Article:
The catch is that a storm’s character can change dramatically in the several hours just before and especially just after landfall. Peak wind speeds tend to drop off quickly, especially if a hurricane’s structure becomes compromised in the hours before landfall.

“Within less than a mile of the coast, the sustained winds drop by about 20% due to greater surface friction,” noted Chris Landsea, science and operations officer at the NOAA/NWS National Hurricane Center, in an email. “Substantial weakening of the peak winds is also occurring over the first several hours after landfall as the center of the hurricane continues moving inland.”

Several other factors also reduce the odds a hurricane’s official strength at landfall will be verified over land.

Peak winds are used to categorize an entire hurricane. The strongest winds in a given hurricane would only be expected to occur in a small part of that hurricane's total wind field. Take the analogy of a tornado: a block of well-built homes swept cleanly off their foundations can dictate an entire twister’s rating on the Enhanced Fujita Scale (e.g., an EF5). Similarly, the strongest wind speeds in a hurricane will determine its Saffir-Simpson rating, even if those peak winds occur only in a very small area.

My colleague Dr. Jeff Masters, who encountered Hurricane Hugo first hand in 1989 as a NOAA flight meteorologist, pointed out how densely packed a hurricane’s peak winds can be. “Major hurricanes sometimes concentrate their Cat 2 and stronger winds exclusively in the eyewall,” he told me. “Flying into Hurricane Hugo at 1,500 feet, we found Cat 1 winds in a spiral band as we approached the eyewall, but no other hurricane-force winds until we hit the eyewall, when we encountered Cat 5 winds. Hugo’s flight-level winds were only 60 mph in the moat region just outside the eyewall.”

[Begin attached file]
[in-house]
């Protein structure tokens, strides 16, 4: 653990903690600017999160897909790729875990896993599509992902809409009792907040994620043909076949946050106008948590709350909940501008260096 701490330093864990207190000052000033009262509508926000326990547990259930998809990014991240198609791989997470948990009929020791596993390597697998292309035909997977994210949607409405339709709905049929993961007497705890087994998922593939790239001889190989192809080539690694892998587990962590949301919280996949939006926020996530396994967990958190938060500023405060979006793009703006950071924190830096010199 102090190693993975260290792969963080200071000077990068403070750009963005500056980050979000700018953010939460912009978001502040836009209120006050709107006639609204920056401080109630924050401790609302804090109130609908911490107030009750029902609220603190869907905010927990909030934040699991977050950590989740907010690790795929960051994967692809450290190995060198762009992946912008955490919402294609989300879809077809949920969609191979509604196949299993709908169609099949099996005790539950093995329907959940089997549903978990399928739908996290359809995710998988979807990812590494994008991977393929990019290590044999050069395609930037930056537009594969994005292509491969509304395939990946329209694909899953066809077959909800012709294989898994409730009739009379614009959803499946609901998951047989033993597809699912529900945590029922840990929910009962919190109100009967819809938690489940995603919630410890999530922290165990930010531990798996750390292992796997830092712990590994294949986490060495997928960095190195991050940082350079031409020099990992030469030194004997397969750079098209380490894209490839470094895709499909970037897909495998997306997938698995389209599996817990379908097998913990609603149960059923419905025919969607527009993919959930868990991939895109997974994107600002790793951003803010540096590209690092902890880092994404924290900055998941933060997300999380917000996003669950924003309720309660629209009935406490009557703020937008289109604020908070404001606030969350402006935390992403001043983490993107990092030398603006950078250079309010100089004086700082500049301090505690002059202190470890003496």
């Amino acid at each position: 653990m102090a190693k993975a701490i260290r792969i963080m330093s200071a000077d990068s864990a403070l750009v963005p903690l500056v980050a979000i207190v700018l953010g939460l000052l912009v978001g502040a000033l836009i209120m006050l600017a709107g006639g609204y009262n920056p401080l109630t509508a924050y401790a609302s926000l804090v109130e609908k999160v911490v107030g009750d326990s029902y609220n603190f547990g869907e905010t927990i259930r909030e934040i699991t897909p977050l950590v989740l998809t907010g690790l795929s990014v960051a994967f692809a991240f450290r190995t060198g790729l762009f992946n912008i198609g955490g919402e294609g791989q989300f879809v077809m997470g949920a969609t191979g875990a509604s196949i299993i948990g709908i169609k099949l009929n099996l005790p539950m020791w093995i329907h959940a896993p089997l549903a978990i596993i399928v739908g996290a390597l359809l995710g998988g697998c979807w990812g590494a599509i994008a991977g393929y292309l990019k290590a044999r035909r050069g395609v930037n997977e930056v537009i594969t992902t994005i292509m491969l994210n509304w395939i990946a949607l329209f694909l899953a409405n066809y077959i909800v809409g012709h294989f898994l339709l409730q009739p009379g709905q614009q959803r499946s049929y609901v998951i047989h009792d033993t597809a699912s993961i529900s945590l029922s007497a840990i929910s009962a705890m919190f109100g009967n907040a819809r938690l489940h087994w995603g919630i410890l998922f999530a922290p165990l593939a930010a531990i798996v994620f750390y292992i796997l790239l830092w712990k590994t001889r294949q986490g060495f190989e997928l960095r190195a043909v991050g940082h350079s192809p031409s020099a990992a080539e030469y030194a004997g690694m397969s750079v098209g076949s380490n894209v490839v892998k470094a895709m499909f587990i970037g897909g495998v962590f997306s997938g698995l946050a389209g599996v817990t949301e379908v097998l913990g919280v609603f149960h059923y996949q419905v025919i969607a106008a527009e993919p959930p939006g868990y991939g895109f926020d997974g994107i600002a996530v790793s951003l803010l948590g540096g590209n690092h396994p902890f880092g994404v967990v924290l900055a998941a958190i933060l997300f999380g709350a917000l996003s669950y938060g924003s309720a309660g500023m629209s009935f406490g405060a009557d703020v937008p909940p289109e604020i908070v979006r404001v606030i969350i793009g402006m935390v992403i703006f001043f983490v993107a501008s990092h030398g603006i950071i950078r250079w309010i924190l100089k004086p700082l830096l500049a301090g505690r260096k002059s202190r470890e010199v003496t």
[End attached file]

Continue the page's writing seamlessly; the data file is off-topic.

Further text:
Hurricane Hugo approaching South Carolina on 9/21/1989
Figure 2. Hurricane Hugo as it approached South Carolina at 1844Z (2:44 pm EDT) on September 21, 1989. Image credit: NOAA/NESDIS.

Observing points are limited. “Over land, there often are very limited (or no) observations of the winds in the right front quadrant of the eyewall where the peak conditions reside,” said Landsea. It’s unlikely that a high-quality weather instrument will just happen to be located right at the spot where a hurricane’s strongest post-landfall winds occur.

“Given the small number of surface stations, and the even smaller number that survive an extreme event, it is no surprise that the measurements don't get near the maximum NHC states,” said Sim Aberson, a meteorologist at the NOAA/AOML Hurricane Research Division.

On top of these spatial issues, there are plenty of observational challenges in trying to gauge surface winds near ground level amid the maelstrom of a hurricane in progress.